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FOR IMMEDIATE RELEASE
August 20, 2007

IEMA joins with Illinois Broadcasters Association to encourage people to test homes for radon
TV, radio messages start airing in Illinois to increase awareness of radon health risks and importance of home tests

SPRINGFIELD – You can’t see, smell or taste radon, but the Illinois Emergency Management Agency (IEMA) and the Illinois Broadcasters Association (IBA) are joining together to make people in Illinois more aware of the hidden health hazard that could be in their homes.  Radio and TV messages that recently began airing across the state highlight the fact that radon is the leading cause of lung cancer in non-smokers and encourage people to contact IEMA for free home test kits.

“These TV and radio spots carry an important message – radon is not only the second-leading cause of lung cancer overall, for non-smokers it’s actually the leading cause of lung cancer,” said Andrew Velasquez III, IEMA director.  “We want people throughout Illinois to know that the only way to know whether or not your house has high levels of radon is to test.  Testing is easy, and we’re trying to help people test their homes by offering free radon test kits, which are available through our web site or toll-free radon hotline.”

Radon is a colorless, odorless, tasteless radioactive gas that comes from the radioactive decay of naturally occurring uranium in the soil.  It can enter homes and buildings through small cracks in the foundation, sump pumps or soil in crawlspaces.  The U.S. Environmental Protection Agency (USEPA) has determined that radon is the second leading cause of lung cancer in the nation, but the leading cause of lung cancer for non-smokers.  The National Academy of Sciences and the Surgeon General estimate that 21,000 radon-related lung cancer deaths occur annually in the United States, as many as 900 of those in Illinois.

Production of the TV and radio spots, purchase of air time and two rounds of surveys cost $118,581 and were funded through IEMA’s annual grant from the USEPA.  IEMA contracted with the University of Illinois at Springfield to handle a pre-development survey, production of the four radio and three TV public service announcement-like messages and coordination with the IBA to purchase time on member stations throughout the state.  An agreement with the IBA ensures that the messages will run on nearly 200 IBA member radio stations and 30 IBA member TV stations.  After the three-month run ends in mid-October, UIS will conduct another survey to determine the effectiveness of the messages.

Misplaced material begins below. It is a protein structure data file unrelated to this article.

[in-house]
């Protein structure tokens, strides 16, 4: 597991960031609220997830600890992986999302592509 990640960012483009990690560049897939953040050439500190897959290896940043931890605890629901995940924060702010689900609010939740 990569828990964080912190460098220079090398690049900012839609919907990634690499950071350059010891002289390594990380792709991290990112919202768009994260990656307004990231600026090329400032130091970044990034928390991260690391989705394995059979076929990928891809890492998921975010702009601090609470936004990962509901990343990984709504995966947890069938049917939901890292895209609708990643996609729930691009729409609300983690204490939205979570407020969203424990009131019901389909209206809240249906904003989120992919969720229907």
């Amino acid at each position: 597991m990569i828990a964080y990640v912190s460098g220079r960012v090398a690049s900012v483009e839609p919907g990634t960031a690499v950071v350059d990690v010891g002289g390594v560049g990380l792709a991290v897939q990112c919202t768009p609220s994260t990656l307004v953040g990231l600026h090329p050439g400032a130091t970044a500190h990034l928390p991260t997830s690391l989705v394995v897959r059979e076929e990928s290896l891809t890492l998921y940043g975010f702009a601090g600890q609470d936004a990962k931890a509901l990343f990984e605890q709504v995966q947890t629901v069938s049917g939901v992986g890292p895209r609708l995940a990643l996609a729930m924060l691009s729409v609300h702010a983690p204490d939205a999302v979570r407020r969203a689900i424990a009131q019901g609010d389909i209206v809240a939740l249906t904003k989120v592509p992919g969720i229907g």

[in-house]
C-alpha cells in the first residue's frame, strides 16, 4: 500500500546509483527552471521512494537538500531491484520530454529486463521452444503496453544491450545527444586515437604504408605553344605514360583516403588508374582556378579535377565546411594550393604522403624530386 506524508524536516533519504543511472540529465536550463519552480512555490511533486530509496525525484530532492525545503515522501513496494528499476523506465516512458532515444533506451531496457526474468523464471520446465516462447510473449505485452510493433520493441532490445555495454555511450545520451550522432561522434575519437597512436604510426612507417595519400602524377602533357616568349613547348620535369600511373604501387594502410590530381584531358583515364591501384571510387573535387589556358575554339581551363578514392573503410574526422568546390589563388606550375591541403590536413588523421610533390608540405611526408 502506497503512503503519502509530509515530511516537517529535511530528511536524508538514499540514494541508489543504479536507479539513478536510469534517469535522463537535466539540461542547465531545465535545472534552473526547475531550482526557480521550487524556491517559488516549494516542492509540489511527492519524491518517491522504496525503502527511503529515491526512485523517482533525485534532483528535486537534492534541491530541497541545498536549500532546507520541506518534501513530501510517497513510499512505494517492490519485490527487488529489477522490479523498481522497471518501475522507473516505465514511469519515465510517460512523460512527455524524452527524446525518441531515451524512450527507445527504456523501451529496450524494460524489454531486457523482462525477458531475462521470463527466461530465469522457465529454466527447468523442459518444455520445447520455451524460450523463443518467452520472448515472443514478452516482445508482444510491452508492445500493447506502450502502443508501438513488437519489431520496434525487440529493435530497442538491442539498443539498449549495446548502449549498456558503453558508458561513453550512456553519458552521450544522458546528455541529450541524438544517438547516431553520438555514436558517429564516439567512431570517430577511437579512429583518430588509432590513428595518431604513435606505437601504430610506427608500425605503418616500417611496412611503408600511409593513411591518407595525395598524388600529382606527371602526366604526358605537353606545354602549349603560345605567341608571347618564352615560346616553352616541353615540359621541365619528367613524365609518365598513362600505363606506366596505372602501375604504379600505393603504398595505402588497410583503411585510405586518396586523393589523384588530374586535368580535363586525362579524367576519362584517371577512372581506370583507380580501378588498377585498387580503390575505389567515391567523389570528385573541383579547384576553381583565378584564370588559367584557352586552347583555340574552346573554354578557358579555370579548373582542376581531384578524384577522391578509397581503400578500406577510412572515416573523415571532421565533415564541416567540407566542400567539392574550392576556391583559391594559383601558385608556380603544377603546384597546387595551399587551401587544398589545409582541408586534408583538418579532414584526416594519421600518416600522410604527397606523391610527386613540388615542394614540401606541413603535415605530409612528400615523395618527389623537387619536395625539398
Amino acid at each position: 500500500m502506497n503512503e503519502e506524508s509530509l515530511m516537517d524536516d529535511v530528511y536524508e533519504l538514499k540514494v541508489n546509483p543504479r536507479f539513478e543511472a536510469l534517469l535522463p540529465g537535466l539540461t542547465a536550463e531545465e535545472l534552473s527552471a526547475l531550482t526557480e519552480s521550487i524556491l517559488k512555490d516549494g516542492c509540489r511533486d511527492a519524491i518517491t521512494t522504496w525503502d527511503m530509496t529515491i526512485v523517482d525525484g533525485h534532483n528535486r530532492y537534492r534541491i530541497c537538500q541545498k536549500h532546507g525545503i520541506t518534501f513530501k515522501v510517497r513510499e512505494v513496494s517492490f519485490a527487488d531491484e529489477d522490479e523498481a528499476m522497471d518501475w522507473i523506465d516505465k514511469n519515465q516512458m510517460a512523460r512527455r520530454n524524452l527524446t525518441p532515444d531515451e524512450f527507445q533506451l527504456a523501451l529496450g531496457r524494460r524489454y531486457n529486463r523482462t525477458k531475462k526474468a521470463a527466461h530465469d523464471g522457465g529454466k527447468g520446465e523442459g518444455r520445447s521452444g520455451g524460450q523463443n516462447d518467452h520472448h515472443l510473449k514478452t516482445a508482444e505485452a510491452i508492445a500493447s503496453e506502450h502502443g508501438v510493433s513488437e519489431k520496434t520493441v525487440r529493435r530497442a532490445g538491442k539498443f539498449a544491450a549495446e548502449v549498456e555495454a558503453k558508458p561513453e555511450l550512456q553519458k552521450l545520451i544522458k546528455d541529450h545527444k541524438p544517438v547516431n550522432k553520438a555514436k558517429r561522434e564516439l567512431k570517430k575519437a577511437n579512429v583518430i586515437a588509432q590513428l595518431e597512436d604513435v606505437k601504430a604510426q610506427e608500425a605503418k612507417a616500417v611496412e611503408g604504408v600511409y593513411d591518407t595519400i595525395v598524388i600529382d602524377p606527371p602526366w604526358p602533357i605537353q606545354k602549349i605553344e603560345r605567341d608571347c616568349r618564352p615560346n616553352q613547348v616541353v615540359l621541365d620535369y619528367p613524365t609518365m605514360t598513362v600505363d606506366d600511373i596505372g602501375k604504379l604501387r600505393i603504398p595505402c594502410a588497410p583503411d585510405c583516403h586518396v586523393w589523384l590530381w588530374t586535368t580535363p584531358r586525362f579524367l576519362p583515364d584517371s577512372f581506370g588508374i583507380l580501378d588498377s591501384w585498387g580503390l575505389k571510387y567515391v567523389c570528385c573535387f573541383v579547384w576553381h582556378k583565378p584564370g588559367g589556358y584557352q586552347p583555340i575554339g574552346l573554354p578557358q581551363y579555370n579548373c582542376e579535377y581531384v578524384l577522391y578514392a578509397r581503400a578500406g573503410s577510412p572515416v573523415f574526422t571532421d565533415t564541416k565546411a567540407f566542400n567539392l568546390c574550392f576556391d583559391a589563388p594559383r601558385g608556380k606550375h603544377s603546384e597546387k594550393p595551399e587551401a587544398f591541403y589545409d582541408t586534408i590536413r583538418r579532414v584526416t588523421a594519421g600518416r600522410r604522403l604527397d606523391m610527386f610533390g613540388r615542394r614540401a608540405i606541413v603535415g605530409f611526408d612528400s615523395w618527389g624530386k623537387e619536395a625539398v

"Illinois' broadcasters are delighted to welcome this campaign into our PEP (Public Education Partnership) Program," remarked Dennis Lyle, President and CEO of the Illinois Broadcasters Association (IBA.) "Educating the public of the importance of radon testing by way of the airwaves is just another example of how the broadcast community responsibly serves the public interest."

To increase awareness of the need to test homes for radon, Governor Rod R. Blagojevich recently signed into law the Illinois Radon Awareness Act.  Beginning January 1, 2008, anyone buying a home, condominium or other residential property in Illinois must be provided with information about indoor radon exposure and the fact that radon is the leading cause of lung cancer in non-smokers and the second leading cause overall.

“With more than 160,000 homes sold each year in Illinois, this new law will help us reach many more people and hopefully encourage them to test their homes for radon,” Velasquez said.  “It doesn’t matter where you live in Illinois – your home could have elevated radon levels that can put you and your family at risk of lung cancer.”

In September 2006, IEMA released a report showing that nearly half of 22,000 Illinois homes tested by professional radon measurement contractors had potentially unsafe levels of radon.  Test results from those homes showed radon levels at or above the 4.0 picocuries per liter of air (pCi/L) action level recommended by the USEPA. The study also found 80 counties where few, if any, professional tests for the naturally occurring radioactive gas known to cause lung cancer were conducted during the two-year study period.

While only data on home radon measurements by licensed contractors during the study period were available for the 2006 report, the IEMA radon program will receive results from the free test kits the agency is distributing, and that information will enable the agency to get an even clearer picture of the occurrence of radon in Illinois.

IEMA encourages anyone who discovers their home has elevated levels of radon to contact a licensed radon mitigation professional to correct the problem.  As with radon measurement professionals, mitigation experts in Illinois are licensed by IEMA to ensure they have the proper equipment, specialized training and technical skills to do the job right and reduce radon in the home to safe levels.  Depending on the home, radon mitigation can cost between $800-1,200.

More information about radon, including results from the statewide study, lists of licensed radon measurement and mitigation professionals and requests for free home test kits are available on the IEMA website at www.radon.illinois.gov.  Radon information and free home test kits are also available through the radon hotline at 1-800-325-1245.



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